Self-Respect and Self-Image

Rabbi Zelig Pliskin, in his <i>sefer</i> <I>Growth Through Torah</i>, on <i>parshas Sh'mos</I>, speaks about self-respect and the lack thereof as a cause of subjugation by others. Rabbi Pliskin cites both the <i>Ohr Hachayim</i> and Rabbi Chayim Shmuelevitz.

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Moshe Burt,

לבן ריק
לבן ריק
צילום: ערוץ 7
Last week?s parshas hashavua marks two years since terrorists snuffed out the life of a young hesder yeshiva student from Yeshivat Hakotel, who was serving on his first miluim (reserve) duty, along the Jordanian border near Moshav Yardena. The young soldier was a medic. He and his wife had recently taken up residence in Ramat Beit Shemesh "A". During the Shiva period, a group of us from Ramat Beit Shemesh went to join the family in davening Shacharit and to pay our consolations to the family. Previous to learning in Yeshivat HaKotel, the young soldier also learned in Sha'alvim.

In these two years, we have seen Medinat Yisrael move from humiliation to humiliation, from absurdity to absurdity. From Cheney to Zinni Plans and on to Roadmaps, Security Fences and Unilateral Separation, Disengagement or whatever new "Dumb or Dumber" spin term Arik Sharon comes up with next.

Rabbi Zelig Pliskin, in his sefer Growth Through Torah, on parshas Sh'mos, speaks about self-respect and the lack thereof as a cause of subjugation by others. Rabbi Pliskin cites both the Ohr Hachayim and Rabbi Chayim Shmuelevitz.

The Ohr Hachayim explains that there were three stages to the enslavement of B'nai Yisrael: "First Yosef died, the B'nai Yisrael lost their power, then the brothers died. As long as even one brother was alive, the Egyptians still honored them. Even afterwards, as long as the members of that first generation were alive, the Egyptians considered them important and were not able to treat them as slaves."

Rabbi Chayim Shmuelevitz, the Mirrer Rosh Yeshiva, commented "that there are two aspects here. One is... the Egyptians. They were unable to treat the Jewish people as slaves as long as they (the Egyptians) considered them important. The other aspect is... the Jewish people themselves. As long as they were considered important and worthy of respect by themselves, the Egyptians were not able to treat them in an inferior manner. Only when they personally considered themselves in a lowly manner, could they be subjugated by others."

Rabbi Shmuelevitz racked up this lack of self-respect and self-esteem to the yeitzer hora ? the evil inclination. He continued, "First, the evil inclination tries to have a person feel inferior and guilty. Once a person feels a sense of guilt and worthlessness, then he is easy prey for being trapped by the evil inclination.... " (Growth Through Torah, Rabbi Zelig Pliskin, on parshas Sh'mos, pages 158-159)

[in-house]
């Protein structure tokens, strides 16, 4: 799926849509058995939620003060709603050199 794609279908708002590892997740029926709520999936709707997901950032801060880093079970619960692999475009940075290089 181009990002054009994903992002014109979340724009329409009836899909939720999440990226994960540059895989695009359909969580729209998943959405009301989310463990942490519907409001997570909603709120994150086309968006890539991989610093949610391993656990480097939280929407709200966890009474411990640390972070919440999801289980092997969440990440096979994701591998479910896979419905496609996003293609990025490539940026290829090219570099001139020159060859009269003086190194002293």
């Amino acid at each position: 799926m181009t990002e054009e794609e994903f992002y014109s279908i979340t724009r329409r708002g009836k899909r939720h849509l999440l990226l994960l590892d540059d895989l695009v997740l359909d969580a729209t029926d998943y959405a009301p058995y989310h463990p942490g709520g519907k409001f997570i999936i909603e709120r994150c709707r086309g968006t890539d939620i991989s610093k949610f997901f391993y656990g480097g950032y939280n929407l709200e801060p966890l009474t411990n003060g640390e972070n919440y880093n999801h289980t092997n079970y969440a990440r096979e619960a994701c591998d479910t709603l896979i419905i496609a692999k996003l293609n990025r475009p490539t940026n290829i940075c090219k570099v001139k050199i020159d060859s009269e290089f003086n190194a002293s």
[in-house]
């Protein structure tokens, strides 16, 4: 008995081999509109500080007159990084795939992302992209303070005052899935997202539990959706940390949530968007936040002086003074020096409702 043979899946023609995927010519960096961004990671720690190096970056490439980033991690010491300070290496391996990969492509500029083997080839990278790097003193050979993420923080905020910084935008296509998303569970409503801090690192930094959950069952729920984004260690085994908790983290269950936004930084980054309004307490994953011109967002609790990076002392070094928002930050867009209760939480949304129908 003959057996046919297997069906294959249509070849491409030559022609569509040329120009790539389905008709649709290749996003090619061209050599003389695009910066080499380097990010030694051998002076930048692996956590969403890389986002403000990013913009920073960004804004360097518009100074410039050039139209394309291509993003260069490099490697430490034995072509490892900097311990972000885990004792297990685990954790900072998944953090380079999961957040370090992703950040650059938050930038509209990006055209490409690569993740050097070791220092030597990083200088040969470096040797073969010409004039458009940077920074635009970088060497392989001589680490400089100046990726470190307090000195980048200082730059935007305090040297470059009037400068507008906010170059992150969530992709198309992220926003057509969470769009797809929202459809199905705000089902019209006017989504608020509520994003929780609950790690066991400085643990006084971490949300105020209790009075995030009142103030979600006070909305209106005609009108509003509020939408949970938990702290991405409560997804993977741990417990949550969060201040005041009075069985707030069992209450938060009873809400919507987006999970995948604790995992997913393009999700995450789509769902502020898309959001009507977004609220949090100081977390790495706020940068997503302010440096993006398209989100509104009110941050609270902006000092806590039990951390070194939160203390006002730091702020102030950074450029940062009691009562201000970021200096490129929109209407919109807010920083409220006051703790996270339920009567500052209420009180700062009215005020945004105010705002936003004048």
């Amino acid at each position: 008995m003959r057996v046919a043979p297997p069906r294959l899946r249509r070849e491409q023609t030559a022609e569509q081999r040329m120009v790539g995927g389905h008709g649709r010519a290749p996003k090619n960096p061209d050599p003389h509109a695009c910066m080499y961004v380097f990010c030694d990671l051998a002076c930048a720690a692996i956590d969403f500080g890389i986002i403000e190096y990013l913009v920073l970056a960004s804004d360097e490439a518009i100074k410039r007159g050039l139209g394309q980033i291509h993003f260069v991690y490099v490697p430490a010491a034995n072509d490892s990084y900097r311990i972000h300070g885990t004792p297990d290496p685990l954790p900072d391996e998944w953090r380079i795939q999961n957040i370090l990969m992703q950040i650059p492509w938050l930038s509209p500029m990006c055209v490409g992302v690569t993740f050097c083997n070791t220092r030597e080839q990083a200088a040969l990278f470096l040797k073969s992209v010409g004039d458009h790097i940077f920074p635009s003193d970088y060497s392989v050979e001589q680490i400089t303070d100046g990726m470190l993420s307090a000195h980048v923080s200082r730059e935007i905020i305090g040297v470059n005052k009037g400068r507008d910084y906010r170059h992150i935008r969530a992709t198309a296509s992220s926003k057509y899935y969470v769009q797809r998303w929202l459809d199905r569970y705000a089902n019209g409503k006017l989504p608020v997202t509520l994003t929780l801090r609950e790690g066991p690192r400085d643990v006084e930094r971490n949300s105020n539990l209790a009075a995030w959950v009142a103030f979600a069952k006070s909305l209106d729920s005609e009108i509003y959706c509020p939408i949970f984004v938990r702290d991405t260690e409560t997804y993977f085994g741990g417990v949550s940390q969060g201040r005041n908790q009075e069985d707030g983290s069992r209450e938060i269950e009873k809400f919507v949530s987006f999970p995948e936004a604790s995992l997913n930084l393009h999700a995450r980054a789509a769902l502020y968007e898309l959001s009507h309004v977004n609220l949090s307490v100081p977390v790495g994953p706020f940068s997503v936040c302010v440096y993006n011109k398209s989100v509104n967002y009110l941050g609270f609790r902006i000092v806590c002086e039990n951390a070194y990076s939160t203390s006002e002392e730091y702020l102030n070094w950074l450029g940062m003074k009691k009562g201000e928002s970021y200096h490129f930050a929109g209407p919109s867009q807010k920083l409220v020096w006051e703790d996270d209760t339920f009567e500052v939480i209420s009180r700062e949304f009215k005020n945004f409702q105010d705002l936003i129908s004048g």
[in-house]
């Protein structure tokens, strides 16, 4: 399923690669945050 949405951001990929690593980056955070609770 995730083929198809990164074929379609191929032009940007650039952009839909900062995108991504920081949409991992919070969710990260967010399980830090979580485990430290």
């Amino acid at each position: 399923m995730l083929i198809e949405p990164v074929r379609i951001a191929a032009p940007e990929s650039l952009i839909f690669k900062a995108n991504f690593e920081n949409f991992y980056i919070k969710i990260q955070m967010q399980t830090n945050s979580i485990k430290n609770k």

We learn that even as early as the end of parshas Vayigash, B'nai Yisrael was losing its connection with Torah and Eretz Yisrael and sought to assimilate, to be as Egyptians.

I return again to part of a book review that I recently wrote on a book of short, almost Biblical stories. At the end of one story, the fictional character "Duaf'" concludes his account of the times of Yosef to the local scribe; "What Yosef did for Egypt is one of the great tales of this dynasty. Greater even than the victories over Nubia and the Assyrians. Yosef saved the empire from famine and starvation. There is no doubt that, together with his Majesty and the other Pharaohs, he will be remembered forever in the chronicles of Egypt."

I suggested in the close of the book review of The Megillah of Tabriz and other Almost Bible Stories that there is a moral to the story of "Duaf of Memphis", although it is not spelled out in the book. Jews should never think that by playing up to the Goyim, by attempting to emulate them, or by trying to be just like them, or by assimilating with them, that they will love us or be our friends. For we see all that Yosef did for Egypt and how quickly Pharaoh and the Egyptians didn't remember Yosef and enslaved the Jews.

Sadly, this moral has not been learned, internalized and intellectualized time and time again, including in our contemporary times.

As I recall back to the Six Day War, the entire world stood in awe of the tiny army of Israel after the mauling she gave the Arab nation when they rose up and tried to destroy her. But we became haughty, fat and complacent, and suffered losses from a surprise attack six years later, followed by collective trauma, countless political machinations and cheshbonot, addiction to billions of US aid dollars to fuel the self-interests and aggrandizement of the monopolists. We became wrought with increasing self-doubt and self-perceived weakness. Yosef Q. Israeli lost his faith in and connection with Hashem. Instead of "ein breira" ("there is no choice") and a love for Eretz Yisrael, Yiddishkeit and expressing "kol ha'aretz shelanu" ("all the land is ours") are branded extremist, racist, fascist.

And so, B'nai Yisrael have been gradually sold out and dumbed down by the government, on the strength of its perception of itself as mere grasshoppers who carry "a burden too great to bear," as "beggars who must keep quiet."

May it be God?s will that B'nai Yisrael come to our collective senses and finally see the imminent dangers, both within and without, and act to defeat them. May we not lose further valuable Jewish neshamot (souls) to the machinations and cheshbonot of the anti-Torah, politically self-interested. In the merit of our collective unity, emunah and actions, may we be zochim (worthy) to "compel" Hashem to do what he wants to do, to bring us Moshiach, the Geula Shlaima, and an end to low, dirty politics, political equivocation, perfidy and false cheshbonot - achshav, chik-chak, miyad, etmol!